cullen pet cemetery – outsider art environment


MAKER : STEPHEN FINDLAY (born 1928) Retired, former forestry worker and refuse collector


LOCATION : The Pet Cemetery can be found by going east past the harbour, along Portlong Road nestling in the shelter of the steep brae on the shoreline path.

OSGB36: geotagged! NJ 5136 6745 [10m precision] WGS84: 57:41.6539N 2:49.0555W

Outsider art environments:

According to SPACES the online archive of Outsider Art Environments the definition of this term is “customarily used to refer to immobile constructions or decorative assemblages, monumental in scale or number of components. Art environments may be interior or exterior, and typically include elements of sculpture, architecture, bas-relief assemblage, and/or landscape architecture. Such composite works, produced additively and organically without formal architectural designs or engineering plans, owe less allegiance to folk, popular, or mainstream art traditions and the desire to produce anything functional or marketable, and more to personal and cultural experiences, availability of materials, and a desire for personal creative expression. ….. Studies of individual sites usually reveal the labours of a single, passionate worker (an artist in our eyes, but not always in those of the creator), typically—but not always—begun in the later years of their lives. “

I have been searching and researching these Outsider Art Environments for many years now, exploring far and wide from Thailand to Finland and even the beaches of Brighton or Leven. I have enjoyed many rich and rewarding visits to some incredible sites in often quite different places from rural forests to people’s family gardens. The inventiveness and creativity of these makers and places is a wonder to behold.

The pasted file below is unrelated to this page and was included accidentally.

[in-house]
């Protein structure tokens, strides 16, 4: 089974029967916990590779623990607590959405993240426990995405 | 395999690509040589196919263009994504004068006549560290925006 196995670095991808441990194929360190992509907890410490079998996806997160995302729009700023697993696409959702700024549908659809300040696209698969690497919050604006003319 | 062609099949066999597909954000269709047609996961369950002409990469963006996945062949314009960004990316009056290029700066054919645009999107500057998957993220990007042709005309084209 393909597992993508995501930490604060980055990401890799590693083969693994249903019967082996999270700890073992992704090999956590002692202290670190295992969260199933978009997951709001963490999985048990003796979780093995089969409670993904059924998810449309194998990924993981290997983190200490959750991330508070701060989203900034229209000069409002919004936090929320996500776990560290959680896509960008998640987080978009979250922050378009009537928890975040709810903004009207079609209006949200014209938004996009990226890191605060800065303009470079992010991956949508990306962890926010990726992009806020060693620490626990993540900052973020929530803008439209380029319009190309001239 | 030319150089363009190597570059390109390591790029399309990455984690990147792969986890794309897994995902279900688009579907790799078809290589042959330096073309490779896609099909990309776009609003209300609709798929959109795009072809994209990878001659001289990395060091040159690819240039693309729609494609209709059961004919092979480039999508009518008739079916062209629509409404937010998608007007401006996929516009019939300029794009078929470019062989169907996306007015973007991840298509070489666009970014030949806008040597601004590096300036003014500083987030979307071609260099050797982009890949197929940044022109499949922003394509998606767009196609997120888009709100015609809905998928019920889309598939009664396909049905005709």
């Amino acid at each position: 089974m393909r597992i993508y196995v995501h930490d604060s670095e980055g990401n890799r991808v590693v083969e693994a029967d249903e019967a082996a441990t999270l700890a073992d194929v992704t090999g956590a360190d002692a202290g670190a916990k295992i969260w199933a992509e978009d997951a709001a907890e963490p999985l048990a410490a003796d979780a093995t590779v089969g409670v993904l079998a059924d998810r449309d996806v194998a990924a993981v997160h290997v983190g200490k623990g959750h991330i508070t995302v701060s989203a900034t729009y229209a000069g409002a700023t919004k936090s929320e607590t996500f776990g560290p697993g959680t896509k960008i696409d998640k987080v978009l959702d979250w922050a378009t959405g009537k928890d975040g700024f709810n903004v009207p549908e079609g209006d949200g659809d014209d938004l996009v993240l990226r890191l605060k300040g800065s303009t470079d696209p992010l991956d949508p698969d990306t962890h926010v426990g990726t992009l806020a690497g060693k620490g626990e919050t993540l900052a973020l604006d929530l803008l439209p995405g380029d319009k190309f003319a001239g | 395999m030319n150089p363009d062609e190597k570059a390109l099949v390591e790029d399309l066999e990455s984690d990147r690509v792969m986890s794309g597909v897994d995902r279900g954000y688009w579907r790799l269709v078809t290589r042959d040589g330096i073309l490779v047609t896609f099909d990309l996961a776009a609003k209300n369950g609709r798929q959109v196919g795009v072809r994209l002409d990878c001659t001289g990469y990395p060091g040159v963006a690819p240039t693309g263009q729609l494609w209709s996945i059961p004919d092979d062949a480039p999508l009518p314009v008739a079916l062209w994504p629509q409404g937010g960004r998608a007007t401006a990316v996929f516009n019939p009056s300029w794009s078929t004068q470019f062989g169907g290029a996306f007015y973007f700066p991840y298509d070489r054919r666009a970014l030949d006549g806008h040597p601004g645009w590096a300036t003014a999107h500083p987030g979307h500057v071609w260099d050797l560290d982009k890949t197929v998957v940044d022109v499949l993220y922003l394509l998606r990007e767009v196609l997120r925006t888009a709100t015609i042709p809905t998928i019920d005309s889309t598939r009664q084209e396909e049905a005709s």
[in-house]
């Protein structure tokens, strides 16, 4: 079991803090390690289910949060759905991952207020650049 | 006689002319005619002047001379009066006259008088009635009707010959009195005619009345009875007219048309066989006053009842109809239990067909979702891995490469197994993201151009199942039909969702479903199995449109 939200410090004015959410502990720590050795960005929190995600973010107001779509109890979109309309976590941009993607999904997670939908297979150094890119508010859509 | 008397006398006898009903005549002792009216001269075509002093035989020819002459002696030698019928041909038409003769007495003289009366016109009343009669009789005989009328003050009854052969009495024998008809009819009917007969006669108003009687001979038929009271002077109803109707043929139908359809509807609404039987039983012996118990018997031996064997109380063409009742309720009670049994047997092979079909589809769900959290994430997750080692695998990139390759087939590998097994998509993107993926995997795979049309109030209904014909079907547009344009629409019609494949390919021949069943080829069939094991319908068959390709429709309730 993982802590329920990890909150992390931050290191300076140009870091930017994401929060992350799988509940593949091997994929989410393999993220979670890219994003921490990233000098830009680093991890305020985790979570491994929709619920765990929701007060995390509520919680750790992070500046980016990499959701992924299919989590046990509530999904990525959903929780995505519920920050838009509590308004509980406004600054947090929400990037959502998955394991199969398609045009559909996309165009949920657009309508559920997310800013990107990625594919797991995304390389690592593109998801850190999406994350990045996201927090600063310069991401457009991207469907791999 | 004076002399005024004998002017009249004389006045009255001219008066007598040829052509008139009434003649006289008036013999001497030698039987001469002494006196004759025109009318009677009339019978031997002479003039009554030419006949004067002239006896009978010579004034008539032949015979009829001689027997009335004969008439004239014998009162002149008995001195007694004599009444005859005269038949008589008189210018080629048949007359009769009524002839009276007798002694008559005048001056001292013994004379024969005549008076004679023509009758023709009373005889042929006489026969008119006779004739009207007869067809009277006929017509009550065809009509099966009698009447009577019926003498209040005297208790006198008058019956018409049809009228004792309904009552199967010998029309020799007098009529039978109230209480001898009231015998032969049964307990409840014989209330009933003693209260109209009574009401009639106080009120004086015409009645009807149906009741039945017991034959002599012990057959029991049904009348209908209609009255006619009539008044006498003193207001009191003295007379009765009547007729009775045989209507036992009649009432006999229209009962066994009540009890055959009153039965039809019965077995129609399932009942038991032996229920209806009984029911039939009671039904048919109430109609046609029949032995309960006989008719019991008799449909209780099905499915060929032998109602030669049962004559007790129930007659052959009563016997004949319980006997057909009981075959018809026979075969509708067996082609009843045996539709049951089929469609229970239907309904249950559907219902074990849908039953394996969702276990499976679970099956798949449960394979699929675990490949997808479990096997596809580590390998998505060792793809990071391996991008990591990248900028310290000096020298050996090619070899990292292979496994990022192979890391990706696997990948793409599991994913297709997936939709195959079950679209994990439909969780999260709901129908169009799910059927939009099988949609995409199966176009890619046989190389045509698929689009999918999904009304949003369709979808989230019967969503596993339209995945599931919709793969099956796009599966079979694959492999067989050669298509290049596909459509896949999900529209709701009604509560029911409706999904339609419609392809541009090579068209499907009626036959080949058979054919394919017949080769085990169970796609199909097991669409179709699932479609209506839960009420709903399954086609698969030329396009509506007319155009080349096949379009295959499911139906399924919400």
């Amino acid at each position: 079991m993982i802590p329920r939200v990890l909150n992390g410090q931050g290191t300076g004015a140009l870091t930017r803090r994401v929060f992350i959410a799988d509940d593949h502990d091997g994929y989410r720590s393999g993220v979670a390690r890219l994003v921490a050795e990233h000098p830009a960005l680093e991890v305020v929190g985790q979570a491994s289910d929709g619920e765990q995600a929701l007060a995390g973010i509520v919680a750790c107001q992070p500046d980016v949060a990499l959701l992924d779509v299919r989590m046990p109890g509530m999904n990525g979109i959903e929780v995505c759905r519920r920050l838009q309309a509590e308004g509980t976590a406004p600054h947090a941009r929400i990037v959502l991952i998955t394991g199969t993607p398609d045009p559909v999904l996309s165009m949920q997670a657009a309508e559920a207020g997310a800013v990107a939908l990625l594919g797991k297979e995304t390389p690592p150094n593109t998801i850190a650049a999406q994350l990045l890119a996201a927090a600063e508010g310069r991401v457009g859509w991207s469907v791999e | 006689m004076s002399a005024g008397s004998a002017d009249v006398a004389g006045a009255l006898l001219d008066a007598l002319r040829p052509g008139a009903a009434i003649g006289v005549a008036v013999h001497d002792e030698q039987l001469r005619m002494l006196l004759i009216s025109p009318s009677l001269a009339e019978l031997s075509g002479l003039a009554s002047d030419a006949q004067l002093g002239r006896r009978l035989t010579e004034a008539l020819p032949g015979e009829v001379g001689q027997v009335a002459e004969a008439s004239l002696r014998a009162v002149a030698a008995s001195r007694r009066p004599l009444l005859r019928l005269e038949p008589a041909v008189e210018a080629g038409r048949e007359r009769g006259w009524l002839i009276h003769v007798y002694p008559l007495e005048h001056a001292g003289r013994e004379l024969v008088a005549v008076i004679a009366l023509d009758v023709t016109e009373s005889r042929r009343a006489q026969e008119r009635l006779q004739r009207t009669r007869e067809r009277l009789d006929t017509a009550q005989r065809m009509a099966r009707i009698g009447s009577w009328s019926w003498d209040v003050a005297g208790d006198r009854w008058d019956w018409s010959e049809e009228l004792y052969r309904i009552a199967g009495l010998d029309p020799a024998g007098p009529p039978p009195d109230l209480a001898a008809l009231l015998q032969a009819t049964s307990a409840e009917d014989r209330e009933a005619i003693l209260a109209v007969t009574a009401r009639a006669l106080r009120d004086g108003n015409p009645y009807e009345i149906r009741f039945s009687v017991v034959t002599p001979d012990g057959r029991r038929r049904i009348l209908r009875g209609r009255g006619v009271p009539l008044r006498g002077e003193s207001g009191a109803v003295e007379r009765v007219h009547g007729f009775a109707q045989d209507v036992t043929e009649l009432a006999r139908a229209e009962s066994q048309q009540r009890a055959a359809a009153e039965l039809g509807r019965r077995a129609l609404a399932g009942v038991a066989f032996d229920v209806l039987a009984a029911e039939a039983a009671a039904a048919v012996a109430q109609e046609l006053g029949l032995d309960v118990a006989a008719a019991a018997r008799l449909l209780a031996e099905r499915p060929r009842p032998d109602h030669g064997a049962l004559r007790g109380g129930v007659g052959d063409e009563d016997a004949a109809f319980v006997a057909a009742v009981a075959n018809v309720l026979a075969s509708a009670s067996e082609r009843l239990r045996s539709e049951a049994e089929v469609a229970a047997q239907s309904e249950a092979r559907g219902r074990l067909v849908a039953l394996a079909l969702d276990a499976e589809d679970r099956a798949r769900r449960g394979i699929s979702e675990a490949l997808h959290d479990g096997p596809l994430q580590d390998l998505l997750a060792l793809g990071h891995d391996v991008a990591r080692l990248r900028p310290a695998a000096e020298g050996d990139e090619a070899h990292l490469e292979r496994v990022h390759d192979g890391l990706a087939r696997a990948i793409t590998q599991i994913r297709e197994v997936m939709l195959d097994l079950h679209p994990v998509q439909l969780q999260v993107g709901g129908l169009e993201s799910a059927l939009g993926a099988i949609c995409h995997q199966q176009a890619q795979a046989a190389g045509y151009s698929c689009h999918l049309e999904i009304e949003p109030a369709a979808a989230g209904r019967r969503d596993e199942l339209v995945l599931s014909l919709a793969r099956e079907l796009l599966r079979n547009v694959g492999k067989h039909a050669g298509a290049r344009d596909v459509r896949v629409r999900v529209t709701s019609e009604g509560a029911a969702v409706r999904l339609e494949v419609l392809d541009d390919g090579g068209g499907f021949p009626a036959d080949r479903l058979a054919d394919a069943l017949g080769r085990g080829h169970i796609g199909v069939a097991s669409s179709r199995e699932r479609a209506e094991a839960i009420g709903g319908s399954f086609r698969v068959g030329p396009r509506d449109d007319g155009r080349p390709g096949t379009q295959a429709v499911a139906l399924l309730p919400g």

So while walking and exploring the coastal villages of Moray over the first few months of my residency I was both astonished and delighted to find CULLEN PET CEMETERY. Like may outsider art environments its known locally and by tourists as a touching and interesting place but in terms of an OUTSIDER ART ENVIRONMENT it has both national and international significance. It fits with every aspect that defines such a place in terms of place, materials, maker and purpose.

It is a complex pathway of flagstones and beach stones which weave organically around the site and connect the dozens and dozens of animal graves, each individually constructed and personalised for the various animals interred there. Begun when Stephen buried the pet of a local friend and expanded when his own pet died, the environment grew and grew over the following 16 years until it was forced to halt 2 years ago due to complex EU regulations around animal burials. 

Over the years Stephen has buried a seal called Sammy, a Porbeagle shark and several dolphins as well as dogs, cats and other pets. Each grave is personally made and tended with lovely inscriptions, shells or stones. As Stephen commented himself when interviewed by the Press and Journal upon his second forced retirement, “It was heart-breaking to have to stop. It has been 16 years, it is a long time. It started with three dogs – Ben, Bracken and my Alsatian Bruce. It carried on from there. I have filled three full books of names of pets I’ve buried.”

It is a place of raw beauty and the Pet Cemetery is a very spiritual and peaceful place, a fine addition to this coastline and often overlooked county. Having met Stephen and chatted we have agreed to film a short interview and I have begun documenting the site with help from my fellow artist Graeme Roger of Wildbird who has provided some stunning aerial drone footage of the site. It is very rare that a maker such as Stephen would consider himself an artist or an outsider artist but that is just what he is and a very good one at that. I shall find out what he thinks about this when I meet him next visit.

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